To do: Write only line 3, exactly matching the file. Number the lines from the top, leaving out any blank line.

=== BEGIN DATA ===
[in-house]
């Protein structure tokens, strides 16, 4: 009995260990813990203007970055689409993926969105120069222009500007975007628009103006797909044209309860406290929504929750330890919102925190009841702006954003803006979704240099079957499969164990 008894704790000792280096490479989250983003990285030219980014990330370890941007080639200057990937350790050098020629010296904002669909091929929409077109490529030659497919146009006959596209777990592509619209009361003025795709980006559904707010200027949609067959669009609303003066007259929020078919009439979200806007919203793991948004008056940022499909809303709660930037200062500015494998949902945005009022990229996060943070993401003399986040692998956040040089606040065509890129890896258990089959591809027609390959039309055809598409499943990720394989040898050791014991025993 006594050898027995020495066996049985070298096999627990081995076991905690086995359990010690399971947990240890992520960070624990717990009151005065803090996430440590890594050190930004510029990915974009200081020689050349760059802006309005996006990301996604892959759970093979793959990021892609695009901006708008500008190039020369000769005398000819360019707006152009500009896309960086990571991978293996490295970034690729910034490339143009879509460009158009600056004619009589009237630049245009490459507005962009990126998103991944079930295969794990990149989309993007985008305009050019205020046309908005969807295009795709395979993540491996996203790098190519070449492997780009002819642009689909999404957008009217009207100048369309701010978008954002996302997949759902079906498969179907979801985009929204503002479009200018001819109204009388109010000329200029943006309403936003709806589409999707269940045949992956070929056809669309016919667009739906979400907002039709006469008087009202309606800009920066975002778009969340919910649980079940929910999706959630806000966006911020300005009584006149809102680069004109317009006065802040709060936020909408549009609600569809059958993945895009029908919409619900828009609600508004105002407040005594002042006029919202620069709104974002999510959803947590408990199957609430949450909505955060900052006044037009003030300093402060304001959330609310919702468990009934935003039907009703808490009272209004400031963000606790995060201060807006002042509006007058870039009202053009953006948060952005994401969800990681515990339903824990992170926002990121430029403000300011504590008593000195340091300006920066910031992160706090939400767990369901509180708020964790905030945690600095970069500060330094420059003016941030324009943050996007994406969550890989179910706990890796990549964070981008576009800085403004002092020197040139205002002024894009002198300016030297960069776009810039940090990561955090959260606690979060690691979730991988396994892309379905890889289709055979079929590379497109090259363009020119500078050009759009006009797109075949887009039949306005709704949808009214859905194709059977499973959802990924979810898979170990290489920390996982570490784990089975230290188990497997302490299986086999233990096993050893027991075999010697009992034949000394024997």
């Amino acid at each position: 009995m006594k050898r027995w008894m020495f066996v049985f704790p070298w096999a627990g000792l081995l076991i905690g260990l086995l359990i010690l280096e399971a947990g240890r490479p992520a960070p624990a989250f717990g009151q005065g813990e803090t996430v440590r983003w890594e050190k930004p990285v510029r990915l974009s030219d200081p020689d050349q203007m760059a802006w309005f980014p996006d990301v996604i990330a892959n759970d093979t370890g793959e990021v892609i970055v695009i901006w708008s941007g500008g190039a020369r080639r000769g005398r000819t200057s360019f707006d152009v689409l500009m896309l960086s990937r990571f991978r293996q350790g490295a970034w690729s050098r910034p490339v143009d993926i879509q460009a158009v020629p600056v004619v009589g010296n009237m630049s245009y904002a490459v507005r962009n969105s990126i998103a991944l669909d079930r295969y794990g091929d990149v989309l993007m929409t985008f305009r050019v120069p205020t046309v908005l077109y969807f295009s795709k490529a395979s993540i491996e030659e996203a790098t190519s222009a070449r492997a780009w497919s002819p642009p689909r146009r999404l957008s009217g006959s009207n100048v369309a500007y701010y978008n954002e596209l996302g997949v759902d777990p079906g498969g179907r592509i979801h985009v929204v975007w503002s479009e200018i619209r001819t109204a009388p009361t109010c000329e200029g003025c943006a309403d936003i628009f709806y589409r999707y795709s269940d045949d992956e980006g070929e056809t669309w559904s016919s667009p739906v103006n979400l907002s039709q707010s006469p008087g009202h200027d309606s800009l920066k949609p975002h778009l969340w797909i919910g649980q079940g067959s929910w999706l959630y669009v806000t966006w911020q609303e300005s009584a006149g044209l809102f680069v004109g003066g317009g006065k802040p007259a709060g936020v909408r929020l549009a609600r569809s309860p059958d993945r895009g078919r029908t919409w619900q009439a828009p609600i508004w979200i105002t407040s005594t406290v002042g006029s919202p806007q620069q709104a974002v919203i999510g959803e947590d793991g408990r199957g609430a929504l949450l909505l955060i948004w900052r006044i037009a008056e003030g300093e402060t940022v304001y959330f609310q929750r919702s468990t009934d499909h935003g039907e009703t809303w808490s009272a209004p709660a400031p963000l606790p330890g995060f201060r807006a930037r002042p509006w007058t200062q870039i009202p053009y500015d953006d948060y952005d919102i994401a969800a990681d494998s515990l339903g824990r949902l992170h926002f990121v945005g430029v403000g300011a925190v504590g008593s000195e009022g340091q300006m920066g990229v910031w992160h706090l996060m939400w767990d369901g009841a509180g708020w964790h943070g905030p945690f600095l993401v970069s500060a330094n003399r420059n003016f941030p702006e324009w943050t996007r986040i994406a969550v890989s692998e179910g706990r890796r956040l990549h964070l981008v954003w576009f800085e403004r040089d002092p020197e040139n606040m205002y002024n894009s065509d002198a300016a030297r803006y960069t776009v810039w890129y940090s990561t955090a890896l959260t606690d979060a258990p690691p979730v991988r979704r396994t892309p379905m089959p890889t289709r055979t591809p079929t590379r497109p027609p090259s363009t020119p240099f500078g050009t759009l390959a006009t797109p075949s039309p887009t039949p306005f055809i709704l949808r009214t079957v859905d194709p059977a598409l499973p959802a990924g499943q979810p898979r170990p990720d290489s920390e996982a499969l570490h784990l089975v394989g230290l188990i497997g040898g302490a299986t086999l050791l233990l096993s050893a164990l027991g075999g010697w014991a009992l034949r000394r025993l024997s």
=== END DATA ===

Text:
């Amino acid at each position: 009995m006594k050898r027995w008894m020495f066996v049985f704790p070298w096999a627990g000792l081995l076991i905690g260990l086995l359990i010690l280096e399971a947990g240890r490479p992520a960070p624990a989250f717990g009151q005065g813990e803090t996430v440590r983003w890594e050190k930004p990285v510029r990915l974009s030219d200081p020689d050349q203007m760059a802006w309005f980014p996006d990301v996604i990330a892959n759970d093979t370890g793959e990021v892609i970055v695009i901006w708008s941007g500008g190039a020369r080639r000769g005398r000819t200057s360019f707006d152009v689409l500009m896309l960086s990937r990571f991978r293996q350790g490295a970034w690729s050098r910034p490339v143009d993926i879509q460009a158009v020629p600056v004619v009589g010296n009237m630049s245009y904002a490459v507005r962009n969105s990126i998103a991944l669909d079930r295969y794990g091929d990149v989309l993007m929409t985008f305009r050019v120069p205020t046309v908005l077109y969807f295009s795709k490529a395979s993540i491996e030659e996203a790098t190519s222009a070449r492997a780009w497919s002819p642009p689909r146009r999404l957008s009217g006959s009207n100048v369309a500007y701010y978008n954002e596209l996302g997949v759902d777990p079906g498969g179907r592509i979801h985009v929204v975007w503002s479009e200018i619209r001819t109204a009388p009361t109010c000329e200029g003025c943006a309403d936003i628009f709806y589409r999707y795709s269940d045949d992956e980006g070929e056809t669309w559904s016919s667009p739906v103006n979400l907002s039709q707010s006469p008087g009202h200027d309606s800009l920066k949609p975002h778009l969340w797909i919910g649980q079940g067959s929910w999706l959630y669009v806000t966006w911020q609303e300005s009584a006149g044209l809102f680069v004109g003066g317009g006065k802040p007259a709060g936020v909408r929020l549009a609600r569809s309860p059958d993945r895009g078919r029908t919409w619900q009439a828009p609600i508004w979200i105002t407040s005594t406290v002042g006029s919202p806007q620069q709104a974002v919203i999510g959803e947590d793991g408990r199957g609430a929504l949450l909505l955060i948004w900052r006044i037009a008056e003030g300093e402060t940022v304001y959330f609310q929750r919702s468990t009934d499909h935003g039907e009703t809303w808490s009272a209004p709660a400031p963000l606790p330890g995060f201060r807006a930037r002042p509006w007058t200062q870039i009202p053009y500015d953006d948060y952005d919102i994401a969800a990681d494998s515990l339903g824990r949902l992170h926002f990121v945005g430029v403000g300011a925190v504590g008593s000195e009022g340091q300006m920066g990229v910031w992160h706090l996060m939400w767990d369901g009841a509180g708020w964790h943070g905030p945690f600095l993401v970069s500060a330094n003399r420059n003016f941030p702006e324009w943050t996007r986040i994406a969550v890989s692998e179910g706990r890796r956040l990549h964070l981008v954003w576009f800085e403004r040089d002092p020197e040139n606040m205002y002024n894009s065509d002198a300016a030297r803006y960069t776009v810039w890129y940090s990561t955090a890896l959260t606690d979060a258990p690691p979730v991988r979704r396994t892309p379905m089959p890889t289709r055979t591809p079929t590379r497109p027609p090259s363009t020119p240099f500078g050009t759009l390959a006009t797109p075949s039309p887009t039949p306005f055809i709704l949808r009214t079957v859905d194709p059977a598409l499973p959802a990924g499943q979810p898979r170990p990720d290489s920390e996982a499969l570490h784990l089975v394989g230290l188990i497997g040898g302490a299986t086999l050791l233990l096993s050893a164990l027991g075999g010697w014991a009992l034949r000394r025993l024997s």